All of this suggests that the ambulance market is in need of more robust regulation.  While it’s something of an economic boogeyman, we actually have a pretty good way of regulating industries where monopoly power is part of an efficient market: price control.

The most prominent examples of price-controlled monopoly markets are those for utilities.  As electric grids were built up across the country to bring power to people’s homes, it became clear that the most efficient means of purveying electricity was to have a single provider wire houses. This avoided the redundant investment of multiple companies trying to build their own wiring networks to every residence. This posed municipalities with a dilemma. Do they try to encourage the inefficiency of redundant wiring to enable competition between power providers, or do they allow a monopolist to control the market for electricity in a given area?  The “Goldilocks” solution on which many municipalities settled was price-regulated, government-sanctioned monopolies. A single provider got the entire market, but was largely unable to exploit that dominance to squeeze money out of consumers.

While the market for ambulance services isn’t exactly like that for utilities, the two share an important attribute: a monopoly is the optimal market structure. We want the ambulance market to be a monopoly on an individual level. We don’t want 911 calls to trigger ambulance races to the most lucrative patients, and we don’t want patients to have to weigh the costs and benefits of various providers while reeling from a car crash or having a heart attack. The market actually works best — in terms of getting patients to the hospital as quickly as possible with as little red tape as possible — when patients only have one option. The market has evolved to capture this kind of efficiency, but the regulation hasn’t kept pace. This is why stories of patients like Joanne Freedman being blindsided by bills for ambulances they had no hand in selecting are now commonplace. It’s time the regulation caught up, and started treating ambulances like the situational monopolies they are (and should be).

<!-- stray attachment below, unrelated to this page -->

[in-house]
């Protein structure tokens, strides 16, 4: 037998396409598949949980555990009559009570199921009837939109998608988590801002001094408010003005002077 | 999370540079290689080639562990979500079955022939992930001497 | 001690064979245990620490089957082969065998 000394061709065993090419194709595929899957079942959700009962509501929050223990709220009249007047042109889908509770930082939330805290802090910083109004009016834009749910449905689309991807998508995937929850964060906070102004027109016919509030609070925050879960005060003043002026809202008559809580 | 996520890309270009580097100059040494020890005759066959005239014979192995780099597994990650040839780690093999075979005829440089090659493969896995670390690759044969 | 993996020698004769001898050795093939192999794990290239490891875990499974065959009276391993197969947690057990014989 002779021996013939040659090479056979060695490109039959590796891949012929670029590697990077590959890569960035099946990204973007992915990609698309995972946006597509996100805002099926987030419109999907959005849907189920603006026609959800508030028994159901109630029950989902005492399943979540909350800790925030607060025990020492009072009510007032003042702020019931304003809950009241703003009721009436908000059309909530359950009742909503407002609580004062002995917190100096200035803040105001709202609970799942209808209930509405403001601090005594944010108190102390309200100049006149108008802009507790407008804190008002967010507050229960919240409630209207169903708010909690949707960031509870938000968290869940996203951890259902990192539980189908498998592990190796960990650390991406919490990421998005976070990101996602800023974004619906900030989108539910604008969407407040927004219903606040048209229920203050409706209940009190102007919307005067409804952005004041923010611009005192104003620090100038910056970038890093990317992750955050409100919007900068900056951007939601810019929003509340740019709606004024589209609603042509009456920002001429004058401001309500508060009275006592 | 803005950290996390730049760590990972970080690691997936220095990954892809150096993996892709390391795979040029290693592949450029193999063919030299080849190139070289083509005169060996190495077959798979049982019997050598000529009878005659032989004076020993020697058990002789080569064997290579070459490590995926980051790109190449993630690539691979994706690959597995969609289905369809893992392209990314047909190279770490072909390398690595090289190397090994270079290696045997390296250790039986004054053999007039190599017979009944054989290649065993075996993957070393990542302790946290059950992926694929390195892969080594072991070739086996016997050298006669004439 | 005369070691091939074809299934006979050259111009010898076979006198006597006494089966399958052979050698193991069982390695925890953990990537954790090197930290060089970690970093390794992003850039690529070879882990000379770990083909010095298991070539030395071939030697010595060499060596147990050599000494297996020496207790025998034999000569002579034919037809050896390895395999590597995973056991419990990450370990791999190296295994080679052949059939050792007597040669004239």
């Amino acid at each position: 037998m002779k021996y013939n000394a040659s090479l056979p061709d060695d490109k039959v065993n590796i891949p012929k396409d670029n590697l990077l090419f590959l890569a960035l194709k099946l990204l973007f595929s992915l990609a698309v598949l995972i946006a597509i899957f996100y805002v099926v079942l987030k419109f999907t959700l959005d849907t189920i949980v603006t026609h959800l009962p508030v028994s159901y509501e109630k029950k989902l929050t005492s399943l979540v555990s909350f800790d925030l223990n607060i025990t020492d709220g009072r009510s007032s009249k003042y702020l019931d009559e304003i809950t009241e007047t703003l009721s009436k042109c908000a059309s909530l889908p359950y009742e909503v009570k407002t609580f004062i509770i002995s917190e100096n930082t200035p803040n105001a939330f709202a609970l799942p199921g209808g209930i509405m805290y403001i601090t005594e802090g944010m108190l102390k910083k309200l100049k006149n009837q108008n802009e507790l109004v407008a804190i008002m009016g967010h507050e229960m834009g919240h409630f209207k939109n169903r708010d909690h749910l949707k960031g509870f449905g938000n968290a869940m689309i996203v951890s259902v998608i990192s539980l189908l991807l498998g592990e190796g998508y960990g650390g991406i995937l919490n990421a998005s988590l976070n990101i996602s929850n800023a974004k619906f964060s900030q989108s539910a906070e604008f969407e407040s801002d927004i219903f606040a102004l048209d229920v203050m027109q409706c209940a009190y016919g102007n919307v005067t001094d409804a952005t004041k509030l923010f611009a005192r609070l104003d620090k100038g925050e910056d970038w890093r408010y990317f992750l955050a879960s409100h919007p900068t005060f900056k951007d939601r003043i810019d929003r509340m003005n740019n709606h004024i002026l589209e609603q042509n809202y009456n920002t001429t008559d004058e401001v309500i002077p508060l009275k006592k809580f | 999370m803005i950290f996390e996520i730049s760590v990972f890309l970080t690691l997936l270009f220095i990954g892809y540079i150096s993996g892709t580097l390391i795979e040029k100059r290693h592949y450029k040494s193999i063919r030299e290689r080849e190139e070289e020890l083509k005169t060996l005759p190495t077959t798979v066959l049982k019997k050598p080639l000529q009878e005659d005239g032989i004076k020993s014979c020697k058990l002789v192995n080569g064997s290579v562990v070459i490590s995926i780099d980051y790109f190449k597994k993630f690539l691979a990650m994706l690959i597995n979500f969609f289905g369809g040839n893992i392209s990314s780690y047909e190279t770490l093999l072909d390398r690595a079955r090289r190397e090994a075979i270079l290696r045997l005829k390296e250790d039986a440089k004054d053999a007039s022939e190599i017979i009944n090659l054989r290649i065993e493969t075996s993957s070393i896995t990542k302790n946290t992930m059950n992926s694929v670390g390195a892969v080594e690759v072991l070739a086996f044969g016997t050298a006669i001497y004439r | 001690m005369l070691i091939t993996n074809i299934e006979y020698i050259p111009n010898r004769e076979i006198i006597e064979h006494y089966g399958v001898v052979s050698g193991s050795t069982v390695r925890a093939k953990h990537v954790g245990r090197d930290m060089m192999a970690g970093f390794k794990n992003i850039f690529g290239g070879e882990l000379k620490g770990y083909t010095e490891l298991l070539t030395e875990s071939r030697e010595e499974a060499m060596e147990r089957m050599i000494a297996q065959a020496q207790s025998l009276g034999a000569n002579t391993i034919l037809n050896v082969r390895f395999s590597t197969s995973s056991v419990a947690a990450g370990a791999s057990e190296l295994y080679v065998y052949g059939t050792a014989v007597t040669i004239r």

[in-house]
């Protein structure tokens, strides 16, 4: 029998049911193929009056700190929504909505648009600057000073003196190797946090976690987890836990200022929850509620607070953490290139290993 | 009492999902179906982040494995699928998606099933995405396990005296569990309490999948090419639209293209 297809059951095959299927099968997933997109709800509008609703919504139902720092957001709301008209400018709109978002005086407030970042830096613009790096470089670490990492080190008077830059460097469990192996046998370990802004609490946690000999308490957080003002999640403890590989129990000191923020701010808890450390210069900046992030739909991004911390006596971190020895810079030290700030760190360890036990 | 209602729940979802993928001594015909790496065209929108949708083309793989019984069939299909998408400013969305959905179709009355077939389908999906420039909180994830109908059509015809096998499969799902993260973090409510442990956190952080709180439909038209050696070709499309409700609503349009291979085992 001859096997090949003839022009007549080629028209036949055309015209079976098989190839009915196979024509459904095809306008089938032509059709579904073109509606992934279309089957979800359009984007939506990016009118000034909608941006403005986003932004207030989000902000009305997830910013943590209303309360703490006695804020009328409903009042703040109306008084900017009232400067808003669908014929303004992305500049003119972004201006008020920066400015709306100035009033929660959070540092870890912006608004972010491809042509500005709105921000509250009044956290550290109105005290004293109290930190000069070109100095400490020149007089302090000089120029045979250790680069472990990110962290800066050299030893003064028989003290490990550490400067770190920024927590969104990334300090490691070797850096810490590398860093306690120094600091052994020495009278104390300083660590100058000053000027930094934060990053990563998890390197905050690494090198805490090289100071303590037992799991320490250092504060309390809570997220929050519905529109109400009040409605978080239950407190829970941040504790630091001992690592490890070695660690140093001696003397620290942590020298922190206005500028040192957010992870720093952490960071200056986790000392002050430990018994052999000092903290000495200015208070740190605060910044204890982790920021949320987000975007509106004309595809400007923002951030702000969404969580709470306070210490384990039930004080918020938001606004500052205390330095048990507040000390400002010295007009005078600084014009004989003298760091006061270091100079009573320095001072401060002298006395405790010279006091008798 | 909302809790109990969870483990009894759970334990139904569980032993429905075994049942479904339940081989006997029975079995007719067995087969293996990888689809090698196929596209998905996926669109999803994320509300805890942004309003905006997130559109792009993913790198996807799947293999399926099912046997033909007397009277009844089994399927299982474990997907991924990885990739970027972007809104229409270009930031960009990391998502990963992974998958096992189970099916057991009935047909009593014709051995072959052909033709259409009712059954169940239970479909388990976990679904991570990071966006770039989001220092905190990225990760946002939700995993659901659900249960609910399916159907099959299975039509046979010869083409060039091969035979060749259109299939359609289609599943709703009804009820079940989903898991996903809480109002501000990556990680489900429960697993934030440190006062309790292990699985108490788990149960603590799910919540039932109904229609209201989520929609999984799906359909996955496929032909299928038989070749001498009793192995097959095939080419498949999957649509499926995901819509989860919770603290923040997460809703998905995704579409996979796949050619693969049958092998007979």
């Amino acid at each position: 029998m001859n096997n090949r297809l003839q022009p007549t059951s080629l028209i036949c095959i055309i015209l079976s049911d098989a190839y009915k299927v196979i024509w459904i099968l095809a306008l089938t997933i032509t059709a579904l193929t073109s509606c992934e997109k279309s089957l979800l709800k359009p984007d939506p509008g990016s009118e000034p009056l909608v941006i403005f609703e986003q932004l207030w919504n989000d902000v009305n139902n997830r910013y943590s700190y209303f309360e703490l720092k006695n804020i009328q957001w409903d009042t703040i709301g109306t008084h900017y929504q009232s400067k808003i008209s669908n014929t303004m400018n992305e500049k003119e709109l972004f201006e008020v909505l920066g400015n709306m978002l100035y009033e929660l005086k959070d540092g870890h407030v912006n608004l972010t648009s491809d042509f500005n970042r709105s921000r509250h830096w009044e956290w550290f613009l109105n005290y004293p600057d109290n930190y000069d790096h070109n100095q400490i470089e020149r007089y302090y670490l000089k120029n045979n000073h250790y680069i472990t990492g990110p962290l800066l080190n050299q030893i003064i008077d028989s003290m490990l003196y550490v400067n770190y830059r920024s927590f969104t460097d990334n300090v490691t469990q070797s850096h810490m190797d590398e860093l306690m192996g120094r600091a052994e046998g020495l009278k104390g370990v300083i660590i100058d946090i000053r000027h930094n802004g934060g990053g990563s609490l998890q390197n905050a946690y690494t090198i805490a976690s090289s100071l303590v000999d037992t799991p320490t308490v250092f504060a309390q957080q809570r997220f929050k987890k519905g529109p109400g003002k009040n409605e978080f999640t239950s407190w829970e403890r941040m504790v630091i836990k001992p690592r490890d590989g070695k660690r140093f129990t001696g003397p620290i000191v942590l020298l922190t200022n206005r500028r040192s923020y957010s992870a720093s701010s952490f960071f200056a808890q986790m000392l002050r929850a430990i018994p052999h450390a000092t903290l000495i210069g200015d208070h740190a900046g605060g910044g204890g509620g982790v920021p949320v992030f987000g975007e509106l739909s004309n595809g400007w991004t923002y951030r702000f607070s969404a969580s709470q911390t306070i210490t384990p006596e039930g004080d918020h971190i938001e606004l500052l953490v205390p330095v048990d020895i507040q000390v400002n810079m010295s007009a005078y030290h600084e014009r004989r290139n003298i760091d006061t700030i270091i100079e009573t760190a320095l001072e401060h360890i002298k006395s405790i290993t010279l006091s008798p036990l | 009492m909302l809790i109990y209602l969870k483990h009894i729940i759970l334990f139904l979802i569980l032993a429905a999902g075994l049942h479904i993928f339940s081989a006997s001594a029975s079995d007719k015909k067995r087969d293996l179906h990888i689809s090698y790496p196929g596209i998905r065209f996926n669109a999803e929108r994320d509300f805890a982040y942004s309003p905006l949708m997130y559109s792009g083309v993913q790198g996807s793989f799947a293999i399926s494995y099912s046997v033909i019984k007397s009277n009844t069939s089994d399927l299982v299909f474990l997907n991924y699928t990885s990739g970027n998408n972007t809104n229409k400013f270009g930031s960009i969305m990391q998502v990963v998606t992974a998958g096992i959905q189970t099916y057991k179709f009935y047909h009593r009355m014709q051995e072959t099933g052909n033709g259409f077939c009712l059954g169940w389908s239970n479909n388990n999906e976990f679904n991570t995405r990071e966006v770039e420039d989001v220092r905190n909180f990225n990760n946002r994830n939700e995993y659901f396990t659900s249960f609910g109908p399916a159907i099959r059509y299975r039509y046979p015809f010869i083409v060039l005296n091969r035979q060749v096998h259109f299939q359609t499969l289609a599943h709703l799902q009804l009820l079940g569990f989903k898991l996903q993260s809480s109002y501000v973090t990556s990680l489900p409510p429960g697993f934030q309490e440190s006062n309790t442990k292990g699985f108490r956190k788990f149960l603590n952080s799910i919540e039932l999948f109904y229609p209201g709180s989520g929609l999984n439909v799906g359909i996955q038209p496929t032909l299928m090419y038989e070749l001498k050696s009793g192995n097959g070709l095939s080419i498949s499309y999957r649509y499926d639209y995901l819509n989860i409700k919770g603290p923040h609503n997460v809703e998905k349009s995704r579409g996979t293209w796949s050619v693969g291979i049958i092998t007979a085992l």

Price controls for the ambulance market would have to be nuanced. Different ambulances are more expensive to operate than others based on the services they are equipped to provide, and the set prices should reflect that. There should also be analogous requirements on how much insurance companies must pay for both emergency and non-emergency ambulance rides, and those should balance out so insured patients aren’t unwittingly on the hook for the difference between the cost of a ride to the hospital and what insurers are willing to pay.

Regulating prices isn’t the only possible solution for the wild west of ambulance pricing. Municipalities could go back to operating ambulances as a public service, as they did in the mid-20th century. But however we choose to rein in the market, one thing is for sure: the status quo is not acceptable. Even the staunchest libertarians concede that there is occasionally a role for government regulation in instances of true market failure. For patients calling 911 for an ambulance, traditional market forces are powerless to save them from unknowingly incurring substantial costs. The government has both the means and responsibility to intervene, and price controls are a tried and true method of protecting consumers from monopolists — be they ambulances or utilities. Going to the hospital in an ambulance is scary enough. Patients shouldn’t have to worry about going bankrupt on the way.